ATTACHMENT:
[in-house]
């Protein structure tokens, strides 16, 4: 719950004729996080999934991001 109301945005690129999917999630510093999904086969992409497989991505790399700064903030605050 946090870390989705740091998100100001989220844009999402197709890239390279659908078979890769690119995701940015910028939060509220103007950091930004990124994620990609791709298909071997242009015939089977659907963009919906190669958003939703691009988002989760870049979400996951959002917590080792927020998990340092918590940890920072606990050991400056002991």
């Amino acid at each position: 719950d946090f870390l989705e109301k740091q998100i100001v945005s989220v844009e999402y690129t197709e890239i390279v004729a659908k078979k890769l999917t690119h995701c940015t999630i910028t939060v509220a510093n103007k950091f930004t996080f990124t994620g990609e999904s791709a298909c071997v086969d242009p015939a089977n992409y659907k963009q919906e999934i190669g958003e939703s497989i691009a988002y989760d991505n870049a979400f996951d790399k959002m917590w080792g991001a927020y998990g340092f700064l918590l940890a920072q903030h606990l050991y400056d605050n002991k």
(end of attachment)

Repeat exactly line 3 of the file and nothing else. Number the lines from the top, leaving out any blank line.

């Amino acid at each position: 719950d946090f870390l989705e109301k740091q998100i100001v945005s989220v844009e999402y690129t197709e890239i390279v004729a659908k078979k890769l999917t690119h995701c940015t999630i910028t939060v509220a510093n103007k950091f930004t996080f990124t994620g990609e999904s791709a298909c071997v086969d242009p015939a089977n992409y659907k963009q919906e999934i190669g958003e939703s497989i691009a988002y989760d991505n870049a979400f996951d790399k959002m917590w080792g991001a927020y998990g340092f700064l918590l940890a920072q903030h606990l050991y400056d605050n002991k």